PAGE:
For the past seven years, Anna Grimaldi has battled with imposter syndrome.

The 26-year-old from Dunedin achieved incredible and rapid success on the world stage as a Para T47 long jumper and her mind has taken some time to catch up.

Her trip to the Para Athletics world championships in Paris in July was “life changing”.

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“I’ve come full circle,” says a carefree Grimaldi, while sipping a post-training smoothie.

“I now feel comfortable with saying, ‘You know what, I am a two-time Paralympic champion. I’m one of the best in the world. I am bloody good at long jump. And I’m fast too and believe that as well. I hadn’t given myself permission to do that before.”

‘Being content with what you feel about yourself, your ability and what your body can do, that’s more than a gold medal could ever offer me’

Grimaldi only started long jump in 2013 when she received an email from Paralympics New Zealand inviting her to attend an athletics identification event. She decided to give it a go after some encouragement from Paralympics New Zealand team manager Raylene Bates.

Remarkably, three years later, Grimaldi found herself on top of the podium with a gold medal around her neck at the Rio 2016 Paralympics.

Five years later, after suffering myriad setbacks including a stress fracture to her foot, Grimaldi successfully defended her Paralympics gold medal at the Covid-19-affected Tokyo Paralympics (held in 2021).

In Paris 2024, Grimaldi has the opportunity to win her third consecutive gold medal and join the elite of New Zealand Paralympians.

There are only two New Zealand Paralympians who have achieved that feat in track and field.

Eve Rimmer, who won 14 medals from 1968 to 1980 (javelin, shot put, pentathlon and discus) and claimed four gold medals in consecutive Paralympics; and Peter Martin, who won three golds in a row in the shot put F52 from 1996 to 2004.

Grimaldi is on the brink of greatness, and it’s been a battle so far.

“I was deeply uncomfortable with the fact that I’d been so successful, so early in my career,” she says.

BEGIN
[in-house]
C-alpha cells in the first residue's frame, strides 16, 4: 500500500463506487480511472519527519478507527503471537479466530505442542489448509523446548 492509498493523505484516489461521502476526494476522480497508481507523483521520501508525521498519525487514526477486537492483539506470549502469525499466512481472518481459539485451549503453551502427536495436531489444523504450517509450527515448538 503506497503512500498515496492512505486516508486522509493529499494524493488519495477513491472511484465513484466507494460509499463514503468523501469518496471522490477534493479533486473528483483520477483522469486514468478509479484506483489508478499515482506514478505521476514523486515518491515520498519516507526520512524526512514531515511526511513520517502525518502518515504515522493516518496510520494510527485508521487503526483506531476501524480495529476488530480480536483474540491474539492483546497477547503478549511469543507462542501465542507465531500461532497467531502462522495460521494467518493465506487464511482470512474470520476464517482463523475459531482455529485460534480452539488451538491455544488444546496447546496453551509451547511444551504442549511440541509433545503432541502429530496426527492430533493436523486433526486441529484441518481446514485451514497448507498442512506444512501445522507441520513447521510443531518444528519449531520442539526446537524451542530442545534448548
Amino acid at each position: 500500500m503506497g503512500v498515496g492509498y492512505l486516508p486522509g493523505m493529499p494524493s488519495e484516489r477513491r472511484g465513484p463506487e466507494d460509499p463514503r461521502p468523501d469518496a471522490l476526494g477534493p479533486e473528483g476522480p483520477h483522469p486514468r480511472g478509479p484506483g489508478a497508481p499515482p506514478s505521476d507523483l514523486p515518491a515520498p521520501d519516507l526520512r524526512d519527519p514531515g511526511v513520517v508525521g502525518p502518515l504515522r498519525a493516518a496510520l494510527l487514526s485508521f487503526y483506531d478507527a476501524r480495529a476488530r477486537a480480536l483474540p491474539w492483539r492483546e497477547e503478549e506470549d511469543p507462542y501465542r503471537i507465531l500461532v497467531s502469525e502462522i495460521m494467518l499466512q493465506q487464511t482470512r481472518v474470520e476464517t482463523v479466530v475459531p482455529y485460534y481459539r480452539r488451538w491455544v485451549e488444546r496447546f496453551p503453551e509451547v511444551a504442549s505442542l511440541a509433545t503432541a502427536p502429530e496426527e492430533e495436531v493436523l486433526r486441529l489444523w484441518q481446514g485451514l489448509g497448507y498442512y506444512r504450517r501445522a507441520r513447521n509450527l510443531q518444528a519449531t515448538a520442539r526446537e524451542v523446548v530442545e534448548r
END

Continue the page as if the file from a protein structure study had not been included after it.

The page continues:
“I felt like I wasn’t what a gold medallist should look like, how they should be training, how they should hold themselves and how they should talk and their experience. I didn’t feel like I fitted any of those supposed boxes that I felt I needed to be checked to be a gold medallist.”

The struggle was real.

The born-and-raised Dunedin athlete hated the Tokyo 2020 Paralympics experience. Even though she won gold, Grimaldi was overcome by the pressure she had put on herself.

“Tokyo was the most stressed I have ever been in my life,” she says.

“I couldn’t even string a sentence together. I was so nervous, I was looking for places to vomit mid-competition. I felt like Rio was a fluke and I was so determined to prove myself wrong.”

Grimaldi says if she had another experience like Japan, she would have walked away from the sport.

But after the best trip of her life – with six other New Zealand Para athletes to the world championship – she feels free.

“It was good to unpack what that journey was like for me and the experiences that came from winning and my relationship with winning and being successful and how unusual that can be to struggle with being successful and why.

“I have a renewed sense of love for what my body can do. I am excited that I can push it to new levels. And I think that tour was like a part of finding myself again, and finding my love for the sport and all of the experiences it can offer, beyond the medals and success.”